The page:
Dr. Randall Pinkett, the winner of 2005’s “The Apprentice” TV show, visited St. John’s last Friday to speak to students and discuss his new book Campus CEO: The Student Entrepreneur’s Guide to Launching a Multimillion Dollar Business. Pinkett is an entrepreneur, speaker, author and scholar, as well as being co-founder, president and CEO of BCT Partners.
Pinkett, who holds degrees from Rutgers, Oxford and MIT, said that the first business venture he participated in was one that involved selling compact discs while at Rutgers, adding that in his life he has had about four failed businesses.
“I felt bad when those four businesses failed,” he said. “I was disappointed that things did not work out. However, I disciplined myself to extract lessons from my failures.”
Pinkett said that it was his wife, who was a fan of “The Apprentice,” who convinced him to submit an application to participate. He believes that it was his combination of academic and professional backgrounds that helped him to emerge as a winner on the show.
“It felt fantastic to win,” Pinkett said. “It was a once in a lifetime opportunity to work with Donald Trump.”
In his speech, Pinkett emphasized that people should follow their passions to make a difference in the community. He cited Robert Frost’s “The Road Not Taken,” saying that “the road is made as one walks.”
Pinkett said that he was impressed by the St. John’s students he met, and said that they seem have a hunger to make a difference in the world. He encouraged them to be ambitious in their own lives.
“If you reach for the stars and you fall, you will fall on top of the mountain,” he said.
After speaking, Pinkett fielded questions from students. Senior Jermaine Cole wanted to know if Pinkett’s message was about chasing money or passion.
“Money is not important to me,” Pinkett replied. “I have never chased money in my business, I chased passion. I think it is important to figure out your passion values and principles and what difference it is you want to make.” Pinkett went on to say that he felt that people who wanted to make money really had a passion for something that he believed they should chase.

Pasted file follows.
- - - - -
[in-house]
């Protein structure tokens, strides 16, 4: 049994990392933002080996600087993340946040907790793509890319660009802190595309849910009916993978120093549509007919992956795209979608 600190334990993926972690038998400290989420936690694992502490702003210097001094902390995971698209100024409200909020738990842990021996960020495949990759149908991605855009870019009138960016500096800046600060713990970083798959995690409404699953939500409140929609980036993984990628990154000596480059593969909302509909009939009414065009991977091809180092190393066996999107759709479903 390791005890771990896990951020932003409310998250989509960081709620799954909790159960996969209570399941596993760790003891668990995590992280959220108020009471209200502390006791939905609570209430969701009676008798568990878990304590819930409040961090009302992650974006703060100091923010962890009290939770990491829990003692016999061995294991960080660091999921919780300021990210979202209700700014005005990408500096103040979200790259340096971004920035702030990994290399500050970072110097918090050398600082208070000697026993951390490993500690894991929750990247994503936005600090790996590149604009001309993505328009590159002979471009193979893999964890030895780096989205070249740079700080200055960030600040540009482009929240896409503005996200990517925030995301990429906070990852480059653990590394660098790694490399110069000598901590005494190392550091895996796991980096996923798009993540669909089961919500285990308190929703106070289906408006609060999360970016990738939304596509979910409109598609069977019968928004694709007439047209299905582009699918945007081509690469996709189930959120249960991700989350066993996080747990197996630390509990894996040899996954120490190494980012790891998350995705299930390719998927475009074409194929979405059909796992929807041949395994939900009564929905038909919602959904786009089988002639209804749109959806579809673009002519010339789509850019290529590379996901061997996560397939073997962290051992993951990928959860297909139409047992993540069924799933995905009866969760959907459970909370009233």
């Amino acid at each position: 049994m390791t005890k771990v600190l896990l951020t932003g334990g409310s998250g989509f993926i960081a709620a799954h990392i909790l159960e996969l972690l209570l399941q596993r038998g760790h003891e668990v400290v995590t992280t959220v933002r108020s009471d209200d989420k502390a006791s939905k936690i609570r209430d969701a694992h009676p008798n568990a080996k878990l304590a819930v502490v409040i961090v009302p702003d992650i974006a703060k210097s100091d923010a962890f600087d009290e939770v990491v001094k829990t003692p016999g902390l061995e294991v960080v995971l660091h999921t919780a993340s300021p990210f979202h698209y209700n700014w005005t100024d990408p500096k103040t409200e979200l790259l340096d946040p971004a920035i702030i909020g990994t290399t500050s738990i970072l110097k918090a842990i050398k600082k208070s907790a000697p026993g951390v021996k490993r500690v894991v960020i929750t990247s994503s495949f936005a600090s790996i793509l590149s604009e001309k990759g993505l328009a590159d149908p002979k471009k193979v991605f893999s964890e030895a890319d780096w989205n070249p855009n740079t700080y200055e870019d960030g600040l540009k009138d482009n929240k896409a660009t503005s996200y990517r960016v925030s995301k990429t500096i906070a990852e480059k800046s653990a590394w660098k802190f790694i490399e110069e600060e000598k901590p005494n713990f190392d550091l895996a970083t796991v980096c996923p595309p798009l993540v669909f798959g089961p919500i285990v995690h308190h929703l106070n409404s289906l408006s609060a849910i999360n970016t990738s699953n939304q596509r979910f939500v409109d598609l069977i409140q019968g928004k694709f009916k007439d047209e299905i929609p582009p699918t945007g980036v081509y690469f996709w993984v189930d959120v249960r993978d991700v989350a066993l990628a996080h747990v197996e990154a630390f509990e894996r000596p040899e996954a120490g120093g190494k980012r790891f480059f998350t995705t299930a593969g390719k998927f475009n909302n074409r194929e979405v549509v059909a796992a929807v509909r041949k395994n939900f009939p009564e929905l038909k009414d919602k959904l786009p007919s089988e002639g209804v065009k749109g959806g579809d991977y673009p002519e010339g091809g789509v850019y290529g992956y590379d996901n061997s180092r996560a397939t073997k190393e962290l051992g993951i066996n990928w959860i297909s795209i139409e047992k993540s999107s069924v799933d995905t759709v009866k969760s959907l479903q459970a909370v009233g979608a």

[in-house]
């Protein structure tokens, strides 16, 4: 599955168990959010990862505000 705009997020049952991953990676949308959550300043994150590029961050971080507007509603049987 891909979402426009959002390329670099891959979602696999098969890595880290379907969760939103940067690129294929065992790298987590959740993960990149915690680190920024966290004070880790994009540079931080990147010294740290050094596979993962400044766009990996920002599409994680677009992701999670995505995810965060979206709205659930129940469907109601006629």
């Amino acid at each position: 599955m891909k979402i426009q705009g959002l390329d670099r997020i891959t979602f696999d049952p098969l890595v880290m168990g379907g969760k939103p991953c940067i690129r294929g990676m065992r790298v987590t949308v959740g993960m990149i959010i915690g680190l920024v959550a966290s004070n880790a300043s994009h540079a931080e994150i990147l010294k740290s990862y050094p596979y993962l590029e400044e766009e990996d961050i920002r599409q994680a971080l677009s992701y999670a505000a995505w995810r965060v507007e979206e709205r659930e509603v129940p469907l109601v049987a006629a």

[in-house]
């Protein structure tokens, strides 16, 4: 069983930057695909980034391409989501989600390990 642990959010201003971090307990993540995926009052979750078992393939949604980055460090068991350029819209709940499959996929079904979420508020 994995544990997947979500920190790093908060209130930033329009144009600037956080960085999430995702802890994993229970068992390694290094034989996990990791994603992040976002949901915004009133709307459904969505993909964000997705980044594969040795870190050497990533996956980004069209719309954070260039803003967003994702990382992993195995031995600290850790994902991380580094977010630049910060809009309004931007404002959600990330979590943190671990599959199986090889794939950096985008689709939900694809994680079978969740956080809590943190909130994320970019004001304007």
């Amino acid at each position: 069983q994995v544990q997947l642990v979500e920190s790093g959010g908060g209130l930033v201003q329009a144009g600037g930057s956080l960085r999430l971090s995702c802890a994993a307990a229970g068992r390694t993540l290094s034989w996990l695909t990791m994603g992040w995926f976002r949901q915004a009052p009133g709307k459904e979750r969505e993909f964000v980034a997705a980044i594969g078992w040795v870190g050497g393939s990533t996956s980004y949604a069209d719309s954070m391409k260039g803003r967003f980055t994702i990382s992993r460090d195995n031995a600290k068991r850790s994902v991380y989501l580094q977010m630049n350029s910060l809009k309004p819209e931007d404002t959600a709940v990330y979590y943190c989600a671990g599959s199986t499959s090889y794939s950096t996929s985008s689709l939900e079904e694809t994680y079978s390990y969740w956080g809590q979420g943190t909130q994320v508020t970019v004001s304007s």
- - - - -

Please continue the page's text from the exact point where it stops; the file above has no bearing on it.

Andrey Andreev, a sophomore, asked Pinkett what he thought about the importance of education to success. Pinkett said that the decision to acquire degrees depends on the individual. He pointed to people like Bill Gates, who dropped out of school and still became successful. He added, however, that he also knows many people who have failed while following this path.
Pinkett concluded that he got a lot from his university experience and that he thought education was important. “I believe in the value of what you learn in the classroom and outside of it,” he said.
Students in attendance seemed to have a positive reaction to what Pinkett had to say.
“I think Pinkett is a very smart man,” said freshman Rahel Solomon. “He is charismatic and delivered a good speech.”
Amish Dalvi, a graduate student, agreed.
“It was a great talk,” he said, “informative and very moving.”Faculty members seemed equally impressed.
“It was a wonderful speech,” said Dr. Richard Highfield, dean of the Peter J. Tobin College of Business. “It is hard to believe that Pinkett is not from St. John’s University. I believe in his exposure to a wide variety of people and ideas. He could not be a better speaker and I hope he comes back.”
In an interview with The Torch, when asked what stands out in his life when he looks back on it, Pinkett said, “Two things: The first being that all my companies give back to the community; the second being that I have had the opportunity to meet and work with many people.”
“My advice to students is to take full advantage of the wonderful environment at St. John’s, where there is a commitment to values and service,” Pinkett said. “The mindset of a trailblazer is to achieve what your mind can conceive.
Entrepreneurs have a similar mindset, to see and seize opportunities.”